The normal rule is that a defendant is presumed to be innocent until he is proved guilty; it is therefore the duty of the prosecution to prove its case by establishing both the actus reus of the crime and the mens rea. It must first satisfy the evidential burden to show that its allegations have something to support them. If it cannot satisfy this burden, the defence may submit or the judge may direct that there is no case to answer, and the judge must direct the jury to acquit. The prosecution may sometimes rely on presumptions of fact to satisfy the evidential burden of proof (e.g. the fact that a woman was subjected to violence during sexual intercourse will normally raise a presumption to support a charge of rape and prove that she did not consent). If, however, the prosecution has established a basis for its case, it must then continue to satisfy the persuasive burden by proving its case beyond reasonable doubt (see proof beyond reasonable doubt). It is the duty of the judge to tell the jury clearly that the prosecution must prove its case and that it must prove it beyond reasonable doubt; if he does not give this clear direction, the defendant is entitled to be acquitted.
There are some exceptions to the normal rule that the burden of proof is upon the prosecution. The main exceptions are as follows. (1) When the defendant admits the elements of the crime (the actus reus and mens rea) but pleads a special defence, the evidential burden is upon him to prove his defence. This may occur, the example, in a prosecution for murder in which the defendant raises a defence of self-defence. (2) When the defendant pleads automatism, the evidential burden is upon him. (3) When the defendant pleads insanity, both the evidential and persuasive burden rest upon him. In this case, however, it is sufficient if he proves his case on a balance of probabilities (i.e. he must persuade the jury that it is more likely that he is telling the truth than not). (4) In some cases statute expressly places a persuasive burden on the defendant; for example, a person who carries an offensive weapon in public is guilty of an offence unless he proves that he had lawful authority or a reasonable excuse for carrying it”.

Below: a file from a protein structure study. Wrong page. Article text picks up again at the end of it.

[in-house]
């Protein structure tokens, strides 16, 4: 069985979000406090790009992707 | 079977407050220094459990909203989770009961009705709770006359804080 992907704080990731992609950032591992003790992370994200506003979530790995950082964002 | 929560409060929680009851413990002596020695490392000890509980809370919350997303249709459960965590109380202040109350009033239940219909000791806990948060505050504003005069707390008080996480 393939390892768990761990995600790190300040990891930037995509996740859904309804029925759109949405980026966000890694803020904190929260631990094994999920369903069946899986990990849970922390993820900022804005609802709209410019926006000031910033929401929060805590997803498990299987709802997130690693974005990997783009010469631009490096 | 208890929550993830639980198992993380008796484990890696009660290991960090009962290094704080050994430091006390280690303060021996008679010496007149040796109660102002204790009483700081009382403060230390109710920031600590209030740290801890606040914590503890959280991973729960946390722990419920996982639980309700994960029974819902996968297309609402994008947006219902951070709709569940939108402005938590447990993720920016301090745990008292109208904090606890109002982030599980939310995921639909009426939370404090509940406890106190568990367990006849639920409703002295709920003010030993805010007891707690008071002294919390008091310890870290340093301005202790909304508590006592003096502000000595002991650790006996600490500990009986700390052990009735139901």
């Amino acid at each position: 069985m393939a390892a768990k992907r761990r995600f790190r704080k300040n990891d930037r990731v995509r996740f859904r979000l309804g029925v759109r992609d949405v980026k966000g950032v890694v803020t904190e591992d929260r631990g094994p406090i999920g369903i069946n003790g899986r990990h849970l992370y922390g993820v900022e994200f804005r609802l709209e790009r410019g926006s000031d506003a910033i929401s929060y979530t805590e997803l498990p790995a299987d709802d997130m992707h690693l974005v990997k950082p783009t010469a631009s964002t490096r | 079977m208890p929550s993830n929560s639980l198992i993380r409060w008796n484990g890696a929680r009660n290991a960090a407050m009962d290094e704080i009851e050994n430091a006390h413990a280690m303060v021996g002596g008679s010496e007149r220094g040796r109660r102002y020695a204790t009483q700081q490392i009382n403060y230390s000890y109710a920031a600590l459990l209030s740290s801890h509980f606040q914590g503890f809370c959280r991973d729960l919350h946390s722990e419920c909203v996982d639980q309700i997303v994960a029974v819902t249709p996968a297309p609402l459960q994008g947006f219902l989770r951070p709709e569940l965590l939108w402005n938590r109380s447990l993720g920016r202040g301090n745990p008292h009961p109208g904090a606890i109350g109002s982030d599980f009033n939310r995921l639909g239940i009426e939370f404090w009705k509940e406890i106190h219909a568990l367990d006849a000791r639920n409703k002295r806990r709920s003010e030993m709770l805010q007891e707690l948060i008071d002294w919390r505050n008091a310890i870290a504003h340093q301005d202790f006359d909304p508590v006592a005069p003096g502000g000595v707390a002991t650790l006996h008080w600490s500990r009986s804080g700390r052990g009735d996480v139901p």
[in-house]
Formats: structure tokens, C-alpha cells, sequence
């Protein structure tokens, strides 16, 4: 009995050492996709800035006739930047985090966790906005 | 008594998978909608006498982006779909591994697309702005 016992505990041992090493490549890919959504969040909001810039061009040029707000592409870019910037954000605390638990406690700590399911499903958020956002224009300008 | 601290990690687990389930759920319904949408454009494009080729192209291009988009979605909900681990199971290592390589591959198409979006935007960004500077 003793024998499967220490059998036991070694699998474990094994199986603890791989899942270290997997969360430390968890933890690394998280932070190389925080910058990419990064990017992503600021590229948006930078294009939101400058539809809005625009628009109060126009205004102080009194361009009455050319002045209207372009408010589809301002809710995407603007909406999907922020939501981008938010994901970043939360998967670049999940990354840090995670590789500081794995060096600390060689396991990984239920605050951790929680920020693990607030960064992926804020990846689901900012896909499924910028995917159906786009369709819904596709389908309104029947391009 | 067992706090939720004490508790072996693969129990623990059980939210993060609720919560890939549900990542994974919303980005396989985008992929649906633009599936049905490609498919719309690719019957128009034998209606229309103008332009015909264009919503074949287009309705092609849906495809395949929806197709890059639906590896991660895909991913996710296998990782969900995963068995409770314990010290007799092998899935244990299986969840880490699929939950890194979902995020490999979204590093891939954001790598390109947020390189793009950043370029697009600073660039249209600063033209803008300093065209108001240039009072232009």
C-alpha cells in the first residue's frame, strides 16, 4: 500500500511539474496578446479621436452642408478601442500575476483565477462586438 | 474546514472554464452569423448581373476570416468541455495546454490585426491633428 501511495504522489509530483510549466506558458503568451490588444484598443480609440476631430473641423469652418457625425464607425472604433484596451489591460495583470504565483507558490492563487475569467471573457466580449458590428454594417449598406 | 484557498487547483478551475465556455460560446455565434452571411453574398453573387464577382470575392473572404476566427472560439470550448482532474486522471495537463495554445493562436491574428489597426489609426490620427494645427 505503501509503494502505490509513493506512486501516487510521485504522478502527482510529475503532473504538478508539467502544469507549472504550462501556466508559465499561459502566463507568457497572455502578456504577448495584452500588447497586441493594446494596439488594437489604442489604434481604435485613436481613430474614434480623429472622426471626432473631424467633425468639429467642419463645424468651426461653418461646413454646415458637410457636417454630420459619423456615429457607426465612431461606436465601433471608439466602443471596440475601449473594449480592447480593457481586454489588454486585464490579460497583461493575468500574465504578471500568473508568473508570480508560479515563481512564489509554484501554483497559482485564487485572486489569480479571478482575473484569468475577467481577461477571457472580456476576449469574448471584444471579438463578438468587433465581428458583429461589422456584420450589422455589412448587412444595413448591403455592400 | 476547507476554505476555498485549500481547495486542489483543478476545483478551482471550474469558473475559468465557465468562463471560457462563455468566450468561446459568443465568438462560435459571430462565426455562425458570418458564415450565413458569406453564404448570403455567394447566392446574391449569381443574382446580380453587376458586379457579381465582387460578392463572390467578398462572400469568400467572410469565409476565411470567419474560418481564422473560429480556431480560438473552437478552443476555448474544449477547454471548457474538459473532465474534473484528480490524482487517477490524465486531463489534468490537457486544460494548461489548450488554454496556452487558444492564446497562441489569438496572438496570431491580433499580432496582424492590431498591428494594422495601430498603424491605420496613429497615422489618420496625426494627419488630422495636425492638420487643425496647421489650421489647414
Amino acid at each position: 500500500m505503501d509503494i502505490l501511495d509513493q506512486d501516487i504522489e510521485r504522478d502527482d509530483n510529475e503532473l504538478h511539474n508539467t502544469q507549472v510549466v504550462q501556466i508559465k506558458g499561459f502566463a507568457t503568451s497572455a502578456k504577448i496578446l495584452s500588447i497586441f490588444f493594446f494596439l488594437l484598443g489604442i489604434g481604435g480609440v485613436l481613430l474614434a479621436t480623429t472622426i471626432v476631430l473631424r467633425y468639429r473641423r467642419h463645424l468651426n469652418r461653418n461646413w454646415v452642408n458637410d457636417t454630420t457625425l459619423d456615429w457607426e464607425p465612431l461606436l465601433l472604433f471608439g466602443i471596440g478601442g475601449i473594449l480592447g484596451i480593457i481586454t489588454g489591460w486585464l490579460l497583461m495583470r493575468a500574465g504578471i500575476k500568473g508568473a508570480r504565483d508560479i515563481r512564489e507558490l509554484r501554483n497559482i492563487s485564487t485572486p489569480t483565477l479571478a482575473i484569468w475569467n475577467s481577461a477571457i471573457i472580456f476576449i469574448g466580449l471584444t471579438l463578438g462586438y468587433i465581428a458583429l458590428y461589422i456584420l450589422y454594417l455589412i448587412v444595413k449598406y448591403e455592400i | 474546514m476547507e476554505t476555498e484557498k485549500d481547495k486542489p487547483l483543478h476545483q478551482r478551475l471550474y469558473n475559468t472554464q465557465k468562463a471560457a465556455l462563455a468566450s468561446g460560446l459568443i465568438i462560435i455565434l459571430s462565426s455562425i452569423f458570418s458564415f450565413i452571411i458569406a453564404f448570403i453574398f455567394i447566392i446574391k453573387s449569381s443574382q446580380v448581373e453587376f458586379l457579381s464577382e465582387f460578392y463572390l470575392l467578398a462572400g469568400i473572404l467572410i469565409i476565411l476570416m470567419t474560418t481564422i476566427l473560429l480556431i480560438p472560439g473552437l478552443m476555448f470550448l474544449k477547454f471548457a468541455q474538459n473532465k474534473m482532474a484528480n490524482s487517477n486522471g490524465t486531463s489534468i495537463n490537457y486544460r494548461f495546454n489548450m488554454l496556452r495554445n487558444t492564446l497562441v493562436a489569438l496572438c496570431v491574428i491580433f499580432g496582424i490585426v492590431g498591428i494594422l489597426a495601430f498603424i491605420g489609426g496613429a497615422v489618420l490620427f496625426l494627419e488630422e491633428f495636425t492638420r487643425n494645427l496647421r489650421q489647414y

14 As is already noted above, Section 113B of the Evidence Act and Section 304B of the IPC were introduced into their respective statutes simultaneously and, therefore, it must ordinarily be assumed that Parliament intentionally used the word ‘deemed’ in Section 304B to distinguish this provision from the others. In actuality, however, it is well nigh impossible to give a sensible and legally acceptable meaning to these provisions, unless the word ‘shown’ is used as synonymous to ‘prove’ and the word ‘presume’ as freely interchangeable with the word ‘deemed’. In the realm of civil and fiscal law, it is not difficult to import the ordinary meaning of the word ‘deem’ to denote a set of circumstances which call to be construed contrary to what they actually are. In criminal legislation, however, it is unpalatable to adopt this approach by rote. We have the high authority of the Constitution Bench of this Court both in State of Travancore-Cochin v. Shanmugha Vilas Cashewnut Factory AIR 1953 SC 333 and State of Tamil Nadu v. Arooran Sugars Limited (1997) 1 SCC 326, requiring the Court to ascertain the purpose behind the statutory fiction brought about by the use of the word ‘deemed’ so as to give full effect to the legislation and carry it to its logical conclusion. We may add that it is generally posited that there are rebuttable as well as irrebuttable presumptions, the latter oftentimes assuming an artificiality as actuality by means of a deeming provision. It is abhorrent to criminal jurisprudence to adjudicate a person guilty of an offence even though he had neither intention to commit it nor active participation in its commission. It is after deep cogitation that we consider it imperative to construe the word ‘shown’ in Section 304B of the IPC as to, in fact, connote ‘prove’. In other words, it is for the prosecution to prove that a ‘dowry death’ has occurred, namely, (i) that the death of a woman has been caused in abnormal circumstances by her having been burned or having been bodily injured, (ii) within seven years of a marriage, (iii) and that she was subjected to cruelty or harassment by her husband or any relative of her husband, (iv) in connection with any demand for dowry and (v) that the cruelty or harassment meted out to her continued to have a causal connection or a live link with the demand of dowry. We are aware that the word ‘soon’ finds place in Section 304B; but we would prefer to interpret its use not in terms of days or months or years, but as necessarily indicating that the demand for dowry should not be stale or an aberration of the past, but should be the continuing cause for the death under Section 304B or the suicide under Section 306 of the IPC. Once the presence of these concomitants are established or shown or proved by the prosecution, even by preponderance of possibility, the initial presumption of innocence is replaced by an assumption of guilt of the accused, thereupon transferring the heavy burden of proof upon him and requiring him to produce evidence dislodging his guilt, beyond reasonable doubt. It seems to us that what Parliament intended by using the word ‘deemed’ was that only preponderance of evidence would be insufficient to discharge the husband or his family members of their guilt. This interpretation provides the accused a chance of proving their innocence. This is also the postulation of Section 101 of the Evidence Act. The purpose of Section 113B of the Evidence Act and Section 304B of the IPC, in our opinion, is to counter what is commonly encountered – the lack or the absence of evidence in the case of suicide or death of a woman within seven years of marriage. If the word “shown” has to be given its ordinary meaning then it would only require the prosecution to merely present its evidence in Court, not necessarily through oral deposition, and thereupon make the accused lead detailed evidence to be followed by that of the prosecution. This procedure is unknown to Common Law systems, and beyond the contemplation of the Cr.P.C.”